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“When I got traded over here, I was thinking, ‘Man, I gotta calm it down a little bit.’ This is the New York Yankees!” he says. “But then I realized, ‘Hey, it’s stuffy in here!’ So I cranked up the Bose speaker and turned it into Dance Party ’99 over here.” Swisher laughed, began to do a little dance, if it could possibly be called a “dance,” and cackled some more before heading over to talk to Sabathia.

A few lockers over, Mariano Rivera watched him prance by and did not change his expression. The new guys are a small part of this brand. Bose speakers and Twitter pages aside, they’ll blend in soon enough. The true Yankees have been here for a while. Some have won titles. Some haven’t. But they’re all getting older and are burdened with dramas of their own. The way we look at them, the way we remember them: That might not be the way they are anymore.

Tampa’s George M. Steinbrenner Field, the spring-training home of the Yankees, exists to satiate the fan’s nostalgia. The famous façade spans the grandstand, and the field has the exact dimensions of the old and new Yankee Stadiums. Outside, there’s a mock Monument Park featuring the retired numbers of all the Yankees greats. The scoreboard even plays the same videos on the Jumbotron, which can be strange, considering you’re watching the famed subway race in a city that lacks adequate public transit. Steinbrenner Field—built in 1996, it was renamed from Legends Field for the Yankees owner before last season—is to the old Yankee Stadium what Las Vegas’ New York–New York casino is to New York City: smaller, faker, sunnier, more comfortable, and palatable for retirees, lazy tourists, and those too averse to perceived urban squalor to actually visit the real thing. (And parking’s easier to find, too.) Outside one spring-training game, a man, with his son clad in a JETER 2 jersey and carrying a sack of baseballs for players to sign, asks an usher if he’s ever been to New York City. “I’ve never been,” he says. “Is the subway really that dangerous?”

Retired Yankees are all over Steinbrenner Field during spring training. Following the unwritten rules of old-timer etiquette, they all put the uniform back on, like little kids in pajamas, and mingle with fans and current Yankees, dipping into that Yankee mystique and all it still holds. Goose Gossage watches the pitchers run sprints on a practice field, his mustache as gigantic as ever. Tino Martinez looms around, devouring the free clubhouse food. Yogi Berra, 83 years old now, shuffles through the locker room, feeble but still iconic, a living piece of American folklore.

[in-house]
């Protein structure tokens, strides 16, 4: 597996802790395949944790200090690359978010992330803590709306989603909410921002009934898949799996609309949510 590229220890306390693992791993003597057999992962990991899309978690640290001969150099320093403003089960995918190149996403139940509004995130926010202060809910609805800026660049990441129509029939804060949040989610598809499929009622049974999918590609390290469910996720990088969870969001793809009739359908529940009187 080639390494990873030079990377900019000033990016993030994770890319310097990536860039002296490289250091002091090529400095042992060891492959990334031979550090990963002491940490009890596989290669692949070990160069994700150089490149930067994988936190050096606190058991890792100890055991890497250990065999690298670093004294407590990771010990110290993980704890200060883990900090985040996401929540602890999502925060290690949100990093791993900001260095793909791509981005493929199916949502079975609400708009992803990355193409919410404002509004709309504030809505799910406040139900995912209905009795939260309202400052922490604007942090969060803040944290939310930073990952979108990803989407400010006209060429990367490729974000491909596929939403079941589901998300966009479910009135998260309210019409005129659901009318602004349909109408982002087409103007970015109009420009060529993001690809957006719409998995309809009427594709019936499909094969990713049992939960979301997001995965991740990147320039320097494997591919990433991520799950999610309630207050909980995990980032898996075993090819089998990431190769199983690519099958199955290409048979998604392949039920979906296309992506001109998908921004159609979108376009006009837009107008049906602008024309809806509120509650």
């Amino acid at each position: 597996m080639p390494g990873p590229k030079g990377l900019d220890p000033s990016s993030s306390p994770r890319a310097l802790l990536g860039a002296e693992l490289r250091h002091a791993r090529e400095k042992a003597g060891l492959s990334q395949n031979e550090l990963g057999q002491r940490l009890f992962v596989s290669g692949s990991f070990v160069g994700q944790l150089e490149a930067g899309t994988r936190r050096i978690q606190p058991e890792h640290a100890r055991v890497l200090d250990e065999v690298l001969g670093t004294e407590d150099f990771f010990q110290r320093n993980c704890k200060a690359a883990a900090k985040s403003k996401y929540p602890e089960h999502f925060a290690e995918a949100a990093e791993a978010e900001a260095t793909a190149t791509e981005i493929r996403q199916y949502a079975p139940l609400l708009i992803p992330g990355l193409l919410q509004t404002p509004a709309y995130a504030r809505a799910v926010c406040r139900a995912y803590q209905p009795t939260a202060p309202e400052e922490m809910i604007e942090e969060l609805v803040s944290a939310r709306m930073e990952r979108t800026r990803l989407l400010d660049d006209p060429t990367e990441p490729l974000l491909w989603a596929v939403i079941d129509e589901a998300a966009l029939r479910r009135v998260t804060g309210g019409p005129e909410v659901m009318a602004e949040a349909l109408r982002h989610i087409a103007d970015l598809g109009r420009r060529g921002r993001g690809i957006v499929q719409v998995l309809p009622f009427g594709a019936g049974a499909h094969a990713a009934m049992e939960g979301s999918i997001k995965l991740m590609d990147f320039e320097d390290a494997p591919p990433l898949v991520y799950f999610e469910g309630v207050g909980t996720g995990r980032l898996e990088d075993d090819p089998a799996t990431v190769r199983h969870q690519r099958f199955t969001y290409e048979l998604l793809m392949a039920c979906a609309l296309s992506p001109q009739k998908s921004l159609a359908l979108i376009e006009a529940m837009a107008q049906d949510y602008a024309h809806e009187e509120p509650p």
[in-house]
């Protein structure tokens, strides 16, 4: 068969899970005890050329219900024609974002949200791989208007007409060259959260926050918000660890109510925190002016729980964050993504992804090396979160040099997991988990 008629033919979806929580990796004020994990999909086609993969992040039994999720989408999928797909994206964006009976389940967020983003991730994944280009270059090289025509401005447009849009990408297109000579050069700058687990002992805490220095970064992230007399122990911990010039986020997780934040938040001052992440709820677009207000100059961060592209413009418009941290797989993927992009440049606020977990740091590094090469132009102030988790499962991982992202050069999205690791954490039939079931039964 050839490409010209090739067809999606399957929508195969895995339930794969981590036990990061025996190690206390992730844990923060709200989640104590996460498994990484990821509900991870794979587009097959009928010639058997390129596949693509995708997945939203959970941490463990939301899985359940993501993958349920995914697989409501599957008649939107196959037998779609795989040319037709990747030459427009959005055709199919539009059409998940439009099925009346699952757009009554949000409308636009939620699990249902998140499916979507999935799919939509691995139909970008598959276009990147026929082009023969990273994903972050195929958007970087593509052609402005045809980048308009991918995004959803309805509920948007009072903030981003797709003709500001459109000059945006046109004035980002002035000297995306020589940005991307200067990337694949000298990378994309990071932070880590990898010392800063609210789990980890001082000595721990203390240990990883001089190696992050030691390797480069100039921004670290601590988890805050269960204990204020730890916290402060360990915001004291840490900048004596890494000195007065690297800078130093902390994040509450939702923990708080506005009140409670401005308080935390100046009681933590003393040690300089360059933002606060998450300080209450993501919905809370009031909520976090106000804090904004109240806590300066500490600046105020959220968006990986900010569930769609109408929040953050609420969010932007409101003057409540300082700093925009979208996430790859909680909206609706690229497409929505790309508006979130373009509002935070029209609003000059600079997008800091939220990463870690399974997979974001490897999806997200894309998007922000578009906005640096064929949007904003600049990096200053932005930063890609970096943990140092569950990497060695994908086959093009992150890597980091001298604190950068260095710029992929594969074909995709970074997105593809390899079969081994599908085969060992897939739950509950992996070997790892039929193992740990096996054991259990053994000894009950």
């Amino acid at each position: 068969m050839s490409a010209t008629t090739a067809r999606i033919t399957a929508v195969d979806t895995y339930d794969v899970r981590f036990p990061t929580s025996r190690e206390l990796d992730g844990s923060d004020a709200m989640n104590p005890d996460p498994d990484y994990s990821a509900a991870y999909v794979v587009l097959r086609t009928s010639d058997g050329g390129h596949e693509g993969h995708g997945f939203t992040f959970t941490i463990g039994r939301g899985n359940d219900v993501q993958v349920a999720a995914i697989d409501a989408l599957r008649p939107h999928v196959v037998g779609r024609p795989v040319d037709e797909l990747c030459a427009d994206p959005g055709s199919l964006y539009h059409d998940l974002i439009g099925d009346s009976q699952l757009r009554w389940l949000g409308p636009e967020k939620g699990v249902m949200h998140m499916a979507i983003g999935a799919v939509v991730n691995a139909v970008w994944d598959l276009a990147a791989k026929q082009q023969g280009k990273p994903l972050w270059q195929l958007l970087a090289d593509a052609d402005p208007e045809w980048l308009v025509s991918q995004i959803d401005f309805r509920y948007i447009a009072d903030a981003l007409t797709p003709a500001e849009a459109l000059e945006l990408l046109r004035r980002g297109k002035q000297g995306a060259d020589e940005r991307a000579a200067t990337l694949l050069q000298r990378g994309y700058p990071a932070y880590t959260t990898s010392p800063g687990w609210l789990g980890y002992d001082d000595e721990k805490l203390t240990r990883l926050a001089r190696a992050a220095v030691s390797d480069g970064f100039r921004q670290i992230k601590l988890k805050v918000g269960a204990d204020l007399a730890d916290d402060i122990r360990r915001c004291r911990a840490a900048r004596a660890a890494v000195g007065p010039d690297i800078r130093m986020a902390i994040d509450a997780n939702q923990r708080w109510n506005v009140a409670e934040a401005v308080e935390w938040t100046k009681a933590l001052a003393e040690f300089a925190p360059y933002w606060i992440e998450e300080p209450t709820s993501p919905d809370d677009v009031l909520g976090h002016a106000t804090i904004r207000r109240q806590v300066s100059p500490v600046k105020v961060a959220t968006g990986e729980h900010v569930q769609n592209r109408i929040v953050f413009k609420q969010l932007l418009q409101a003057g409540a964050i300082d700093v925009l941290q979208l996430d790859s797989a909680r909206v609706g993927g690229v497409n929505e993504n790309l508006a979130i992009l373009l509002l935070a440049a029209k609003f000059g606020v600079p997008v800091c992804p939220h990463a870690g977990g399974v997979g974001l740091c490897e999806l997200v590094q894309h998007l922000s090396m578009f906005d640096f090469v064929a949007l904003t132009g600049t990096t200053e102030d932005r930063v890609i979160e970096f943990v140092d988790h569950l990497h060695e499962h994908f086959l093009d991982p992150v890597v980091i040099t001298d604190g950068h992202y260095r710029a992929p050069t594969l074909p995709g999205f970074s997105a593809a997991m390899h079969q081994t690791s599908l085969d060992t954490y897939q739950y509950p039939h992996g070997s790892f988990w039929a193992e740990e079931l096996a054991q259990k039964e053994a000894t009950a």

C C Sabathia is in the grand tradition of lovable baseball lugs like John Kruk, Rich Garces, Babe Ruth, and David Wells: He’s fat.

And then there is Reggie Jackson, still the straw that stirs everyone’s drink. When Reggie is in the room, no one else is. The players revere him—“That’s Reggie fuckin’ Jackson!” gasps Swisher—the fans surround him (when he happens to slip into the sight of the general public), and beat reporters, still, stop whatever they’re doing to sidle up to him. Reggie’s the mayor of Tampa, the main link to the “Bronx is burning,” Billy Martin, Steinbrenner-in-his-prime days. With Mickey Mantle gone, Reggie is the closest thing to the embodiment of Yankees as breathtaking drama, living a big life on and off the field and, most important, winning championships.

Reggie knows everybody, the clubhouse attendants, elevator operators, weight trainers, and security guys. Before one spring-training game in mid-March, a couple of reporters waited outside the Yankees clubhouse for entry, talking up a security guard with a Gossage-inspired Fu Manchu. In walked Reggie, who called out the guard’s name and slapped him on the back. The guard was holding a copy of that day’s Post. On its cover: The Details photo of Alex Rodriguez, in which he appears to be kissing a mirrored reflection of himself. Eager for a connection with Reggie, the guard showed him the paper. “You see this shit, Reg?”

Reggie picked up the paper, and his face went ashen. “Naw ... aw, hell no,” he said, jaw dropped, stunned, as if the picture were of A-Rod having relations with a barnyard animal. “Naw. That ain’t what he’s doing. That ain’t ... aw, man, that’s just not right.” He thrust the paper back toward the security guard as if it were on fire and then scurried into the locker room, slamming the door behind him.

When you talk about the Yankees and what they really are, rather than what they’d like to stand for, you have to start with A-Rod. As much as we might like Derek Jeter to be the face of the Yankees today, he isn’t. Not anymore. When you demand the best and the brightest for your franchise, money and psyche be damned, sometimes you end up with Alex Rodriguez. It’s been quite the dirge for A-Rod this winter. We had Torre claiming in his book that the rest of the team referred to him as “A-Fraud.” (Whether this was meant as an insult or amiable teasing depended on whom you talked to.) We had A-Rod gallivanting around with Madonna, a woman seventeen years his senior but several light-years ahead of him in the field of managing public relations.


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